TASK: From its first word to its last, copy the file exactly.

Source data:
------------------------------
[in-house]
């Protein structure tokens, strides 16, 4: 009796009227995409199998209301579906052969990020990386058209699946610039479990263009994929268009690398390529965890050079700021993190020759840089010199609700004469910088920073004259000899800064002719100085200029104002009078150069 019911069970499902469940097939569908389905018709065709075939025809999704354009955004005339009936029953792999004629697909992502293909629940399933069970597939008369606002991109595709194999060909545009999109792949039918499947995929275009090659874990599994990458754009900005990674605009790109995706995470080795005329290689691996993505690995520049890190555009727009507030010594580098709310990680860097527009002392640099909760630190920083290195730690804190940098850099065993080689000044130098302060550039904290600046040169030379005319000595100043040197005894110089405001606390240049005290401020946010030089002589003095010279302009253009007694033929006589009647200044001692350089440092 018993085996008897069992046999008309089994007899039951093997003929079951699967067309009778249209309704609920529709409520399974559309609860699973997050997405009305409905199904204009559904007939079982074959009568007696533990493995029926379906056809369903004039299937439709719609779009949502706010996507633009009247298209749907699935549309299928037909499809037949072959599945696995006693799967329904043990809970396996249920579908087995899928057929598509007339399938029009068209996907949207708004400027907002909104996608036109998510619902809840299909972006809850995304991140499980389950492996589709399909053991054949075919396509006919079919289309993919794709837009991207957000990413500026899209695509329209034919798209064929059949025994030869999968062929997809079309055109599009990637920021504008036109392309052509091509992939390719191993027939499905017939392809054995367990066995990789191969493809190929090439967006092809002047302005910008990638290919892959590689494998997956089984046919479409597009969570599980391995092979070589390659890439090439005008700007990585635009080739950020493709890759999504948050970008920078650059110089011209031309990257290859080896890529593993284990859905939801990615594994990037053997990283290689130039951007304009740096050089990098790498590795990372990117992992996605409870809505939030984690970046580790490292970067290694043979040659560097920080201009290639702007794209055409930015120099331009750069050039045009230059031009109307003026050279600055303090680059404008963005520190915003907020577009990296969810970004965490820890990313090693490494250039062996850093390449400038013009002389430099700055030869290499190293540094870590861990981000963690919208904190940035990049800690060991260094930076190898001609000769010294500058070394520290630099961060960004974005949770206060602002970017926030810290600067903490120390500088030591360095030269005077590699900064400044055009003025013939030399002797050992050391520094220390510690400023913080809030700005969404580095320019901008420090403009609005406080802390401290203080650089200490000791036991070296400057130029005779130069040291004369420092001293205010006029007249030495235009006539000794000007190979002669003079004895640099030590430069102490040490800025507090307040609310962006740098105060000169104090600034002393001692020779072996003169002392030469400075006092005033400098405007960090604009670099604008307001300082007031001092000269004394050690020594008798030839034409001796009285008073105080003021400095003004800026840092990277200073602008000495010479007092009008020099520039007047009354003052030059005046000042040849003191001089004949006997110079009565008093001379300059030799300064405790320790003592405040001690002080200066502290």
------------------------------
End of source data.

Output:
[in-house]
């Protein structure tokens, strides 16, 4: 009796009227995409199998209301579906052969990020990386058209699946610039479990263009994929268009690398390529965890050079700021993190020759840089010199609700004469910088920073004259000899800064002719100085200029104002009078150069 019911069970499902469940097939569908389905018709065709075939025809999704354009955004005339009936029953792999004629697909992502293909629940399933069970597939008369606002991109595709194999060909545009999109792949039918499947995929275009090659874990599994990458754009900005990674605009790109995706995470080795005329290689691996993505690995520049890190555009727009507030010594580098709310990680860097527009002392640099909760630190920083290195730690804190940098850099065993080689000044130098302060550039904290600046040169030379005319000595100043040197005894110089405001606390240049005290401020946010030089002589003095010279302009253009007694033929006589009647200044001692350089440092 018993085996008897069992046999008309089994007899039951093997003929079951699967067309009778249209309704609920529709409520399974559309609860699973997050997405009305409905199904204009559904007939079982074959009568007696533990493995029926379906056809369903004039299937439709719609779009949502706010996507633009009247298209749907699935549309299928037909499809037949072959599945696995006693799967329904043990809970396996249920579908087995899928057929598509007339399938029009068209996907949207708004400027907002909104996608036109998510619902809840299909972006809850995304991140499980389950492996589709399909053991054949075919396509006919079919289309993919794709837009991207957000990413500026899209695509329209034919798209064929059949025994030869999968062929997809079309055109599009990637920021504008036109392309052509091509992939390719191993027939499905017939392809054995367990066995990789191969493809190929090439967006092809002047302005910008990638290919892959590689494998997956089984046919479409597009969570599980391995092979070589390659890439090439005008700007990585635009080739950020493709890759999504948050970008920078650059110089011209031309990257290859080896890529593993284990859905939801990615594994990037053997990283290689130039951007304009740096050089990098790498590795990372990117992992996605409870809505939030984690970046580790490292970067290694043979040659560097920080201009290639702007794209055409930015120099331009750069050039045009230059031009109307003026050279600055303090680059404008963005520190915003907020577009990296969810970004965490820890990313090693490494250039062996850093390449400038013009002389430099700055030869290499190293540094870590861990981000963690919208904190940035990049800690060991260094930076190898001609000769010294500058070394520290630099961060960004974005949770206060602002970017926030810290600067903490120390500088030591360095030269005077590699900064400044055009003025013939030399002797050992050391520094220390510690400023913080809030700005969404580095320019901008420090403009609005406080802390401290203080650089200490000791036991070296400057130029005779130069040291004369420092001293205010006029007249030495235009006539000794000007190979002669003079004895640099030590430069102490040490800025507090307040609310962006740098105060000169104090600034002393001692020779072996003169002392030469400075006092005033400098405007960090604009670099604008307001300082007031001092000269004394050690020594008798030839034409001796009285008073105080003021400095003004800026840092990277200073602008000495010479007092009008020099520039007047009354003052030059005046000042040849003191001089004949006997110079009565008093001379300059030799300064405790320790003592405040001690002080200066502290």